Tuesday 15 Jan 2019: [Journal Club] Stellar Wind Braking: The Sun During the last nine millennia
Adam Finley - University of Exeter
4th Floor Interaction Area 11:15-11:45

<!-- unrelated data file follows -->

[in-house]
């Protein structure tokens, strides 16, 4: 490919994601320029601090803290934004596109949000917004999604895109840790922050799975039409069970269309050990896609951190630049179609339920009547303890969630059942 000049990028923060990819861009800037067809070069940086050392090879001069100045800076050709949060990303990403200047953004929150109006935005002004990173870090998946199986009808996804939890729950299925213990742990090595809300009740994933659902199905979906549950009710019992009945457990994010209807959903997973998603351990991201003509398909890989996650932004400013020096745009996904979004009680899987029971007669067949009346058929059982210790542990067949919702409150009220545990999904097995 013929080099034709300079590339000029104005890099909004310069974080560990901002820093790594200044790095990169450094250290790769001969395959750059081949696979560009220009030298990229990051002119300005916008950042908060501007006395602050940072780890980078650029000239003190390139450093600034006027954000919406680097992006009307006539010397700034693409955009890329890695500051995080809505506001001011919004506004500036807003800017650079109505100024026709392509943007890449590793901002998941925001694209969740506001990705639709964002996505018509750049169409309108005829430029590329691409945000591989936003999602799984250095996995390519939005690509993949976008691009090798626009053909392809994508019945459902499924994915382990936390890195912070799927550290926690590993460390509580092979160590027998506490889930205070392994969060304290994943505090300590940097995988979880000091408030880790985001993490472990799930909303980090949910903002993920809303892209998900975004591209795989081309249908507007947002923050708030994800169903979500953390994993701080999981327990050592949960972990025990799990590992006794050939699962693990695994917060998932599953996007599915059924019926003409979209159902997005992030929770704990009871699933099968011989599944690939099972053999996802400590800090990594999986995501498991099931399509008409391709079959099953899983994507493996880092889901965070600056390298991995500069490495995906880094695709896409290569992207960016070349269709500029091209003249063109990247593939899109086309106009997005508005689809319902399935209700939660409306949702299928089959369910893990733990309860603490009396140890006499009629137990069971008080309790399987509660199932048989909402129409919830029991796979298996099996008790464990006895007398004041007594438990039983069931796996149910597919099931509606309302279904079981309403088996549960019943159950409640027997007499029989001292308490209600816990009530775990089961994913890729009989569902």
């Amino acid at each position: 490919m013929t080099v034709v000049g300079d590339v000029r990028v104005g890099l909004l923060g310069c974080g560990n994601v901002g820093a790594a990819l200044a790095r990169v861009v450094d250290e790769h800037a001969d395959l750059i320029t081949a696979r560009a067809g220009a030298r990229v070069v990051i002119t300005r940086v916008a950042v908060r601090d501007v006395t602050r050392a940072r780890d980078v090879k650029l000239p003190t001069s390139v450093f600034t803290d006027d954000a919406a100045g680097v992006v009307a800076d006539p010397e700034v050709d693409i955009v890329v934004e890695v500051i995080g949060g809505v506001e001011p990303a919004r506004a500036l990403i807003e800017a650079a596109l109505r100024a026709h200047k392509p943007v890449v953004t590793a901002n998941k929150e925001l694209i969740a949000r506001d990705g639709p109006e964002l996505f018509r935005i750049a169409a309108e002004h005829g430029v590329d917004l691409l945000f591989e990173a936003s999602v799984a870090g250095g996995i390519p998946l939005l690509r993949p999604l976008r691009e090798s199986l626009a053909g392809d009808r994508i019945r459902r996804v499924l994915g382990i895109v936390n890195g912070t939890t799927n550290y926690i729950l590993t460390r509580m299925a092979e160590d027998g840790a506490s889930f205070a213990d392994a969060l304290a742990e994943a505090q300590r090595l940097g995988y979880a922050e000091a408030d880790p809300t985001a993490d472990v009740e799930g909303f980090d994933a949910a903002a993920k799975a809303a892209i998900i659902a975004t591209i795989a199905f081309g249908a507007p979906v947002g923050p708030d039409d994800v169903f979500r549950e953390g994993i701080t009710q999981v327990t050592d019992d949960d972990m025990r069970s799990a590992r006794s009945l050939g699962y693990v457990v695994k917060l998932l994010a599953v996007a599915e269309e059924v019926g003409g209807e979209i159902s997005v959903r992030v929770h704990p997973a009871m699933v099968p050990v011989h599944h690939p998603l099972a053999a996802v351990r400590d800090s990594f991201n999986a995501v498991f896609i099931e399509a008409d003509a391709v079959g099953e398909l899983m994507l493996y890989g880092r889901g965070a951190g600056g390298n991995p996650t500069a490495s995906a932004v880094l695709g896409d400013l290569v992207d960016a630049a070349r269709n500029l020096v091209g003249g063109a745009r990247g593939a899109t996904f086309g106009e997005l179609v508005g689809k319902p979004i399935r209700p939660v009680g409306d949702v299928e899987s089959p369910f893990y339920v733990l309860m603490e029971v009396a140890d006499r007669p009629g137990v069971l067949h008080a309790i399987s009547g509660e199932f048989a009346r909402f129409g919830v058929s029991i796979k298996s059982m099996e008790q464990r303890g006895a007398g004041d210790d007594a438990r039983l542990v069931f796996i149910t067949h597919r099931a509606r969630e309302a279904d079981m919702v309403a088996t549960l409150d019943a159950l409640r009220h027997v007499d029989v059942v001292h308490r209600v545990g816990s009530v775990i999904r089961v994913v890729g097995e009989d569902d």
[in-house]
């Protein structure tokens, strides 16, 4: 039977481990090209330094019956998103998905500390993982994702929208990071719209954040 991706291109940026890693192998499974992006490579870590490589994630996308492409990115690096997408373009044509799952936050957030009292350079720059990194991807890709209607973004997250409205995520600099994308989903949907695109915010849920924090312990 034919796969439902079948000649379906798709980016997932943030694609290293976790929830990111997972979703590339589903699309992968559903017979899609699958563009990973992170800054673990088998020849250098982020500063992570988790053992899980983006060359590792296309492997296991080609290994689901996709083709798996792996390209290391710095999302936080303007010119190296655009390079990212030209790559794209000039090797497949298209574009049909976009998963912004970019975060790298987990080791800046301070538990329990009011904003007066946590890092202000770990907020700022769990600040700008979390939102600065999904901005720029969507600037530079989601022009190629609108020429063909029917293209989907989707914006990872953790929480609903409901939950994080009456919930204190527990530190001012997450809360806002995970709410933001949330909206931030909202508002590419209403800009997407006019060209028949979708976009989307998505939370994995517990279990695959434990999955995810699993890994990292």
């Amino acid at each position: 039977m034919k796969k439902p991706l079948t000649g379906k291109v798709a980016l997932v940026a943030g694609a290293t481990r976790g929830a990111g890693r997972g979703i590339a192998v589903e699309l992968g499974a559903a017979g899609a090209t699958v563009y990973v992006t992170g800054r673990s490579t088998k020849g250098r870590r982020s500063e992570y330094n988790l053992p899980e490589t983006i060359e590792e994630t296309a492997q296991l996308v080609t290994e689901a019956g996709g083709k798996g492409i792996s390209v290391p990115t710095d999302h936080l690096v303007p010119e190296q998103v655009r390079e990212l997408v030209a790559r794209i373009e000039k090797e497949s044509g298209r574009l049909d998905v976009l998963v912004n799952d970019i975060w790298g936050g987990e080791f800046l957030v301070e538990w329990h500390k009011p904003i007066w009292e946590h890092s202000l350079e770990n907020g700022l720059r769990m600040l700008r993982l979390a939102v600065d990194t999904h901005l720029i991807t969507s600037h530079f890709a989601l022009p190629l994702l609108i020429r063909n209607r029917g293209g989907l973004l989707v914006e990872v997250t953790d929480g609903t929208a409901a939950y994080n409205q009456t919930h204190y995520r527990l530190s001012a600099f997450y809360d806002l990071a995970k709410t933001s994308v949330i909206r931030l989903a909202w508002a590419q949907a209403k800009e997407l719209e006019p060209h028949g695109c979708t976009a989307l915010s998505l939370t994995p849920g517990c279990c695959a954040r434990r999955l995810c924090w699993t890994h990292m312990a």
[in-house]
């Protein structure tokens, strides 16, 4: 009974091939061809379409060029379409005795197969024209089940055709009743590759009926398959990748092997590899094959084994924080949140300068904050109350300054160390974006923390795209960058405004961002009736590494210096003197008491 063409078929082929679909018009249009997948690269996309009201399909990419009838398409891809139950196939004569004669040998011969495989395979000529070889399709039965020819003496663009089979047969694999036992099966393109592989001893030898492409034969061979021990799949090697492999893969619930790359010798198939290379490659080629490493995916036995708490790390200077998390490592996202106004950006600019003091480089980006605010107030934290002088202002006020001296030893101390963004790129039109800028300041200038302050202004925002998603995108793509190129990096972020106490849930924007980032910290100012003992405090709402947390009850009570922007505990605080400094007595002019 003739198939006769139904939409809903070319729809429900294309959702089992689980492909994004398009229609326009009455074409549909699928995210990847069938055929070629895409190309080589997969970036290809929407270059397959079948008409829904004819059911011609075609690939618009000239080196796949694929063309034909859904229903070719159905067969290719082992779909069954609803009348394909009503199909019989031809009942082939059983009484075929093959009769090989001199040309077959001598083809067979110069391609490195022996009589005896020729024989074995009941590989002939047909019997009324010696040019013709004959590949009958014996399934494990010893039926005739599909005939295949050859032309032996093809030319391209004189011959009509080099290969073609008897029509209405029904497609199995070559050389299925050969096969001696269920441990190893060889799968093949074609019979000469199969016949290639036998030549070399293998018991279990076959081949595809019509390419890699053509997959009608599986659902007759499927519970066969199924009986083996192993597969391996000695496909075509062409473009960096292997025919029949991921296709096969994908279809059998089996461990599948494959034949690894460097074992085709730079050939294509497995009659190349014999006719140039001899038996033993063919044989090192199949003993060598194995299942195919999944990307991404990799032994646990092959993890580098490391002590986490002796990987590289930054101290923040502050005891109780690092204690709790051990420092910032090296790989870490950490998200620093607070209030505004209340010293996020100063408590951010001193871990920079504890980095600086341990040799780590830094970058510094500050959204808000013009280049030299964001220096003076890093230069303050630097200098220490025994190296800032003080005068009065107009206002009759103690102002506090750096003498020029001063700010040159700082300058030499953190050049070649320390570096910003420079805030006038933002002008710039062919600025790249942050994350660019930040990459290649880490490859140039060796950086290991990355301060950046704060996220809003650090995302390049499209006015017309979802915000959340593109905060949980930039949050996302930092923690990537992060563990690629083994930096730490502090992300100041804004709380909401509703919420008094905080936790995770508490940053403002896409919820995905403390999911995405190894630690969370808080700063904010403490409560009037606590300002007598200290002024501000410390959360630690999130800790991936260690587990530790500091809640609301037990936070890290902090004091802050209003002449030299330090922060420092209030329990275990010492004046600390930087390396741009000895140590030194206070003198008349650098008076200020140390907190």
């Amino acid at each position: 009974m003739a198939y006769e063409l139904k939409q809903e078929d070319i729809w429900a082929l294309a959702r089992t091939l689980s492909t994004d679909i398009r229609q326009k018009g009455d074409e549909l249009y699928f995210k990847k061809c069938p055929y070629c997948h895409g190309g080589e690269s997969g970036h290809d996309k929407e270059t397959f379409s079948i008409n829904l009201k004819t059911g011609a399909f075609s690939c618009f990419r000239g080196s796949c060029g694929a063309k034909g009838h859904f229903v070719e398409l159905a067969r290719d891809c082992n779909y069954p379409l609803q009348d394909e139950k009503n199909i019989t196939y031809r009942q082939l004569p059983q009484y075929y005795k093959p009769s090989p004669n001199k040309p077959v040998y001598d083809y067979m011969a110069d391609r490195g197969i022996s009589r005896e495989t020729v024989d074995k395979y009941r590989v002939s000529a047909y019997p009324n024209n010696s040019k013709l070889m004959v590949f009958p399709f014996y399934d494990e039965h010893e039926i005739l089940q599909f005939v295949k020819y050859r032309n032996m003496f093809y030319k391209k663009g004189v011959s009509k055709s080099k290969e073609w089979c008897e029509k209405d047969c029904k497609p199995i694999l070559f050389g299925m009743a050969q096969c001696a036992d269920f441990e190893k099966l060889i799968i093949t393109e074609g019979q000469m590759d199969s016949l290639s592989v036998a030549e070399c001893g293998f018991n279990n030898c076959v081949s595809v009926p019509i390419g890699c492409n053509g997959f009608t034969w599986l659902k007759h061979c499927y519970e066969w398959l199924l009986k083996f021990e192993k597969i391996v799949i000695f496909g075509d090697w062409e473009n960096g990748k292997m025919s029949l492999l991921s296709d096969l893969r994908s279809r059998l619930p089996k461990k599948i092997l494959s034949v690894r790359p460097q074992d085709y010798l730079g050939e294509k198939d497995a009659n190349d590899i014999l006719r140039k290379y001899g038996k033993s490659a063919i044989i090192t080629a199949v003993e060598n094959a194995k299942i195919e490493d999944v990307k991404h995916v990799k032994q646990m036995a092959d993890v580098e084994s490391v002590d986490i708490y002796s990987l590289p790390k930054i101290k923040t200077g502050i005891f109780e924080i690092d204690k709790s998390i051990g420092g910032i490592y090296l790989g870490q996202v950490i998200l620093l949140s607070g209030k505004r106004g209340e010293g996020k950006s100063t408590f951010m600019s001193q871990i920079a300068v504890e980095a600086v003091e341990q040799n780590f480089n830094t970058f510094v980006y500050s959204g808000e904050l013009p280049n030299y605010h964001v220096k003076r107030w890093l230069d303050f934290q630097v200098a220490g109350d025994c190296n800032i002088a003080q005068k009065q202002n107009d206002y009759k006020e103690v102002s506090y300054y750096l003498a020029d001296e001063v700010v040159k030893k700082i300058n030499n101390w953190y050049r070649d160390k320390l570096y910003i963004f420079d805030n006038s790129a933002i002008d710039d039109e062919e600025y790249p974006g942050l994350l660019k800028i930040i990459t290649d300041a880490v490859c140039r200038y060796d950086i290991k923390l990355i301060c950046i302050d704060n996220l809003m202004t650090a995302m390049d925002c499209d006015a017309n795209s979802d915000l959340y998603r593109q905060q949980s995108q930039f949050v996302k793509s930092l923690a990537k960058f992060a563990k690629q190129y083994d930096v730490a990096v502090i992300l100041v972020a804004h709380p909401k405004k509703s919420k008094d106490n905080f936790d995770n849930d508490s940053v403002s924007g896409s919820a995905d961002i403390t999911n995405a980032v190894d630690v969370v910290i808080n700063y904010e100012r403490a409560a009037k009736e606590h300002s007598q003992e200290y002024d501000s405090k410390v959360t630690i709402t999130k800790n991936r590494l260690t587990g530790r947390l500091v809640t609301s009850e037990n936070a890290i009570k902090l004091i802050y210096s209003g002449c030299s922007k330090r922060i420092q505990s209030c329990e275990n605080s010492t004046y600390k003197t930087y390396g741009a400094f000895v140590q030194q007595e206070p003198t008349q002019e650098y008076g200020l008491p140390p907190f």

The magnetic fields of Sun-like stars are observed to vary significantly on timescales of years to decades. Variation on longer timescales is presumed to occur, but is unconstrained. During the main sequence, magnetised stellar winds remove angular momentum from these stars. This braking torque is coupled to the stellar magnetic field, such that changes in the strength and/or geometry of the field should modify the efficiency of this process. We can explore the solar wind on a longer timescale than for any other star. Since the space-age, we have been able to directly measure the solar wind using in-situ spacecraft. Furthermore, indirect proxies such as sunspot number, geomagnetic indices, and cosmogenic radionuclides, are available to constrain the variation of the heliospheric magnetic field on centennial, and millennial timescales. In this talk, I will show the time-varying braking torque on the Sun, due to the solar wind, on timescales ranging from months to millennia. Firstly, using near-Earth measurements to calculate the torque on the Sun throughout the space-age. Then, by using reconstructions of the solar open magnetic flux to estimate the solar wind torque during the last four centuries, and then the last nine millennia.